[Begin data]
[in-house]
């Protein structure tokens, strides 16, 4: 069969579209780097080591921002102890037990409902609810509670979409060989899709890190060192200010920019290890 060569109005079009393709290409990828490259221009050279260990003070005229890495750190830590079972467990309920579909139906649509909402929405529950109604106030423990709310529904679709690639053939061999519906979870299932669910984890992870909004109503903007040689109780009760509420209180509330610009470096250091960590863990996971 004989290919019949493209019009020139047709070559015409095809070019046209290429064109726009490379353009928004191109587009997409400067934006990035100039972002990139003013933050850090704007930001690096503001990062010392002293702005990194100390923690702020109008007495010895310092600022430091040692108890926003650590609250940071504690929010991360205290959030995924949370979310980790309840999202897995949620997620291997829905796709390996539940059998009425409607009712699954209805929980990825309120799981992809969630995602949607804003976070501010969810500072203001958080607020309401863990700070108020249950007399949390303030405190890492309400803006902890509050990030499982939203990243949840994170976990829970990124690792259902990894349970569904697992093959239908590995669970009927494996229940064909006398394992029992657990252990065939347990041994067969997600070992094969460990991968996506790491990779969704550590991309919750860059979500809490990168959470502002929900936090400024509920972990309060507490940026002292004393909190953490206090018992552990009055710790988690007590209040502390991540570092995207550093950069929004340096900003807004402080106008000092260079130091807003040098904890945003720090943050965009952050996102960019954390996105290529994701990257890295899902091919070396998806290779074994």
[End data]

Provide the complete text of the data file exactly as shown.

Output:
[in-house]
């Protein structure tokens, strides 16, 4: 069969579209780097080591921002102890037990409902609810509670979409060989899709890190060192200010920019290890 060569109005079009393709290409990828490259221009050279260990003070005229890495750190830590079972467990309920579909139906649509909402929405529950109604106030423990709310529904679709690639053939061999519906979870299932669910984890992870909004109503903007040689109780009760509420209180509330610009470096250091960590863990996971 004989290919019949493209019009020139047709070559015409095809070019046209290429064109726009490379353009928004191109587009997409400067934006990035100039972002990139003013933050850090704007930001690096503001990062010392002293702005990194100390923690702020109008007495010895310092600022430091040692108890926003650590609250940071504690929010991360205290959030995924949370979310980790309840999202897995949620997620291997829905796709390996539940059998009425409607009712699954209805929980990825309120799981992809969630995602949607804003976070501010969810500072203001958080607020309401863990700070108020249950007399949390303030405190890492309400803006902890509050990030499982939203990243949840994170976990829970990124690792259902990894349970569904697992093959239908590995669970009927494996229940064909006398394992029992657990252990065939347990041994067969997600070992094969460990991968996506790491990779969704550590991309919750860059979500809490990168959470502002929900936090400024509920972990309060507490940026002292004393909190953490206090018992552990009055710790988690007590209040502390991540570092995207550093950069929004340096900003807004402080106008000092260079130091807003040098904890945003720090943050965009952050996102960019954390996105290529994701990257890295899902091919070396998806290779074994």